Have you ever had a feeling that you were going to run into someone and then you actually saw them moments later? Of course, it’s a common thing that happens to everyone, and it’s typically shrugged off as a mere coincidence. But in the haunting novel “Gifts of Unknown Things: A True Story of Nature, Healing, and Initiation from Indonesia’s Dancing Island”, renowned biologist Lyall Watson explores the notion that this kind of event is not a coincidence at all, but the result of people picking up on the invisible vibrational frequencies that everything- rocks, trees, animals, and even humans- are constantly transmitting. If this sounds like a bunch of hippie mumbo jumbo to you, bear with me, because Watson is actually an accomplished biologist who completely changed my perspective by merging scientific facts with supernatural phenomenon.

In the novel, Watson tells in vivid detail the true story of time he spent on Nus Tarian, a tiny Indonesian island east of Bali, in the late 1970’s. No ordinary island, Nus Tarian is a place where inexplicable events, magic, and psychic healing are commonplace, where superstitious tradition and primitive religion rule the tight-knit community, and where the primary language is dance. Most of the book’s events revolve around Tia, an extraordinary young orphan who comes of age with the ability to interpret sound as color, heal people with her mind, and transform the island through mesmerizing dance. But this is not a book about mysticism. On the contrary, because Watson is a renowned biologist, he takes an astonishing look at the science behind the supernatural happenings on the island, leaving readers with a profound understanding of the true power of human intuition. He suggests not that humans have supernatural abilities, but that we have an innate power to harness our intuition, which is something we no longer realize like the people of Nus Tarian who rely on it. I will not even attempt to go into detail about the theories Watson presents in the book because there’s no way I can express them as eloquently as he, but I will say that this book makes you think about- and believe in- the true power of the human mind and our symbiosis with nature.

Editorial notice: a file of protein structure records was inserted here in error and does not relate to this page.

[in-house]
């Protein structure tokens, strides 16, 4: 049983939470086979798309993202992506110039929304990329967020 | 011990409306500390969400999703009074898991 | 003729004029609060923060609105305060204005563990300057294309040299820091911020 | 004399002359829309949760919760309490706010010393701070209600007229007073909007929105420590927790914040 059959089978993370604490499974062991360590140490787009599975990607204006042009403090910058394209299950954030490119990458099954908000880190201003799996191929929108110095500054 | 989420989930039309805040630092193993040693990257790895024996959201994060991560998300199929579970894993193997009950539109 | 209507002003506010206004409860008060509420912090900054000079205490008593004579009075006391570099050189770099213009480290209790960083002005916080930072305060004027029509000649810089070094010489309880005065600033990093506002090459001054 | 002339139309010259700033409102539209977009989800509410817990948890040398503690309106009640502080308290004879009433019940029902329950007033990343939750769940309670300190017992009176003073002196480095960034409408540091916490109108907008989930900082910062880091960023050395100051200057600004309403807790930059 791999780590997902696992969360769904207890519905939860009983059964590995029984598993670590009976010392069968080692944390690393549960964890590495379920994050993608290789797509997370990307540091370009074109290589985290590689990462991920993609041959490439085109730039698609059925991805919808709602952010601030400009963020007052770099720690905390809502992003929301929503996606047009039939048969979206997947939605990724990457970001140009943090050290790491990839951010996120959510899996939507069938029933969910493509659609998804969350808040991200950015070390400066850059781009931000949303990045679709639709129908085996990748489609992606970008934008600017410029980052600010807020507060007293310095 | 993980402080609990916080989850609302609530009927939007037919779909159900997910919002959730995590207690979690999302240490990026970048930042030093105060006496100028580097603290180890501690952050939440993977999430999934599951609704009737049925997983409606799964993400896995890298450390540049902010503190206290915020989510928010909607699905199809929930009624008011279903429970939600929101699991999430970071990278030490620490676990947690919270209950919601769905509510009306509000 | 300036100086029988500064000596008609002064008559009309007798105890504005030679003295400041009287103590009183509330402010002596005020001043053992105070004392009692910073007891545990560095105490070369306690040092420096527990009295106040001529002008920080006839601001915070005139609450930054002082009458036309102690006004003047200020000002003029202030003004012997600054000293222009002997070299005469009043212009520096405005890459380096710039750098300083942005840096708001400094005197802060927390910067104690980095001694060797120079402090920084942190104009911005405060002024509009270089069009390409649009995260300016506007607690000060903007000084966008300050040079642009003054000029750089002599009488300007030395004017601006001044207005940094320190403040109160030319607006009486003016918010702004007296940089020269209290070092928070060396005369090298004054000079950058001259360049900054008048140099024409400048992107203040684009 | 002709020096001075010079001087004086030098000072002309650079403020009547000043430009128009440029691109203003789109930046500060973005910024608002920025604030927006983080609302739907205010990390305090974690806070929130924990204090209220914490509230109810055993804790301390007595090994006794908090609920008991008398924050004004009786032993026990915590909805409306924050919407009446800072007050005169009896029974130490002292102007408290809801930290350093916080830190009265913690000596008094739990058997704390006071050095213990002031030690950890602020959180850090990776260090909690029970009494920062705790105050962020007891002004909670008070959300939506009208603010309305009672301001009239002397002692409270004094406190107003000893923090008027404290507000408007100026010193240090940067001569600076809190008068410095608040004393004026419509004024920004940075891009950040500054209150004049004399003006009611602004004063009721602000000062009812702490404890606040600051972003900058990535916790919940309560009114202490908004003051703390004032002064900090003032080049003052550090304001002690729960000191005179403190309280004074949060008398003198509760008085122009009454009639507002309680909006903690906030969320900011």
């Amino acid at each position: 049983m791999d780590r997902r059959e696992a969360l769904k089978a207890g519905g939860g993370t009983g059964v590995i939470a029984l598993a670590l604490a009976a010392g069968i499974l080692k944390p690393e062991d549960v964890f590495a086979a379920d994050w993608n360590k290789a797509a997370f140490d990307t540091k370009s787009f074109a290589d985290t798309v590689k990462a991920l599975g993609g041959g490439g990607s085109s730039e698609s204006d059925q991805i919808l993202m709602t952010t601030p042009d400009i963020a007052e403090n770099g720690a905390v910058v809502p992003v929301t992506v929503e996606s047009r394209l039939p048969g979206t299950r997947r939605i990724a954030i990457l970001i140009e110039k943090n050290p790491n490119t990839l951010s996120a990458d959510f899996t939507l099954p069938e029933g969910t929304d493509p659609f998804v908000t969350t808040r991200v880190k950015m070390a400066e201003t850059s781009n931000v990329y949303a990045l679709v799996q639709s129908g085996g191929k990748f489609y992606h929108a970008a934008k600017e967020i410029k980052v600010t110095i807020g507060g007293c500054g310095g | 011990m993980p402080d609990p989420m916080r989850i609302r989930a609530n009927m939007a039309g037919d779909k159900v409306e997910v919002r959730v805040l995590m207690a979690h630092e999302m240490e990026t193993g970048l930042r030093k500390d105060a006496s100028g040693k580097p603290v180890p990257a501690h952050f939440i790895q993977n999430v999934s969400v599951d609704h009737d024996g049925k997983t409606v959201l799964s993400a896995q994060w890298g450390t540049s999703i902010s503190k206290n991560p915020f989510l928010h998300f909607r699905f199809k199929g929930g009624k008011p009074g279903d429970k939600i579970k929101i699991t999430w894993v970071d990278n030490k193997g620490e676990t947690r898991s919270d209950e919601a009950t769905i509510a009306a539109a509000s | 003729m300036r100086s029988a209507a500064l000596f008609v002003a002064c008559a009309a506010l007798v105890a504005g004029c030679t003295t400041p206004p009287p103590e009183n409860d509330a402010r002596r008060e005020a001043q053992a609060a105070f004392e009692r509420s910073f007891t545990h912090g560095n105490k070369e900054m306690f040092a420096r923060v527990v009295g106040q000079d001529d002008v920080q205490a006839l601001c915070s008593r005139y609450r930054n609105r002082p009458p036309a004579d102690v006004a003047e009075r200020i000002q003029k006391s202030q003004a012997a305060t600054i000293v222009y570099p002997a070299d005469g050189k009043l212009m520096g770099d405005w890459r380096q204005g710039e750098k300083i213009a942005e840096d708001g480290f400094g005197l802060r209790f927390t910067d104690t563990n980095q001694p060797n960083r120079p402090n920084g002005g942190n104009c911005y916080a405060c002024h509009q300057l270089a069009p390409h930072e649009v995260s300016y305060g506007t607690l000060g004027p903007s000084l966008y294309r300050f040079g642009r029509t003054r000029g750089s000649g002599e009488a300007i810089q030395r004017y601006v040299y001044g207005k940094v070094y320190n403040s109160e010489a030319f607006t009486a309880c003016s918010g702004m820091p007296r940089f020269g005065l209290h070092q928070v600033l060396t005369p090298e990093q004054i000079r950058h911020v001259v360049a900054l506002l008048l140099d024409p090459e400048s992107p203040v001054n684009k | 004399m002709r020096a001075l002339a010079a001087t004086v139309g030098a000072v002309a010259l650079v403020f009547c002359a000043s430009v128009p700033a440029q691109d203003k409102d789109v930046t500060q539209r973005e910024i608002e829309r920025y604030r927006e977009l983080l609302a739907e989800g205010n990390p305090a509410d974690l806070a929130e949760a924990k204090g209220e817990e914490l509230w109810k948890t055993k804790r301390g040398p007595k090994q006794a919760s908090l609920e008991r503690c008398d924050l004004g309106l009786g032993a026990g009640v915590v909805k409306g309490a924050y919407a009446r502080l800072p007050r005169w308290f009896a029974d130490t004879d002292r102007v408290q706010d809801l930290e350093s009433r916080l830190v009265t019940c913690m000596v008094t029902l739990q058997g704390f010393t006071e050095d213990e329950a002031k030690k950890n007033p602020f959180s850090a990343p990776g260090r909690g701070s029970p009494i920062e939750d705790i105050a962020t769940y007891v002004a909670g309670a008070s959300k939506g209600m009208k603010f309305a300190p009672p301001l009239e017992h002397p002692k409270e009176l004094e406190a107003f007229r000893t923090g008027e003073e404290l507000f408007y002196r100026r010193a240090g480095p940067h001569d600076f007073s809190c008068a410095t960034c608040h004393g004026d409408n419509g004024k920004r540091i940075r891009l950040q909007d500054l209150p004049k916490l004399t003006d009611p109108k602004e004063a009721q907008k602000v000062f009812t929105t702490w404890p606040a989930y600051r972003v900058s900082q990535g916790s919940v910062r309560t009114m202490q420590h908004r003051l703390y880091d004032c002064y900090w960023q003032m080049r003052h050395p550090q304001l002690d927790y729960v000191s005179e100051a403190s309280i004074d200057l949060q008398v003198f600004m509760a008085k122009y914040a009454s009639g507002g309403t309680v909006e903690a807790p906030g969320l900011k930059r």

Throughout the novel, Watson weaves in stories and anecdotes of other mystical events he has witnessed throughout his travels, from Indonesia to South America, and it seems the common factor is that it happens only with indigenous people. He always stresses the fact that although these people do not have access to computers, books, or higher education, they still possess complex knowledge of physics, nature, and the human body- and this is how they are able to survive. Perhaps “advances” in society might actually be digressions. Maybe the more we depend on technology, the less we rely on our natural instincts, and the more we lose touch with our ability to harness the power of the human mind. Animals are commonly regarded as “less intelligent” than people (because people are the ones who define intelligence) but when you think about all the amazing things animals can do that we cannot, it paints a different picture. From whales and dolphins who can communicate through echolocation, to sheep who know exactly which medicinal plants to eat when they are feeling sick, and even beetles that can navigate by the light from the moon, you could argue that animals are actually more clever than humans because they follow their instincts instead of trying to supress them.

Diving in deeper to the novel, Watson suggests that maybe we are too quick to dismiss intergalactic order as “supernatural”. Through haunting examples, he shows that there is a natural cycle and rhythm of the world that we have become numb to as we ignore our inherent intuition. Watson suggests that if we can just tap into the reservoirs of human sensitivity, we can unlock the mysteries of the universe (woah). To call this novel brilliant would not be doing it justice. It is a life-changer.


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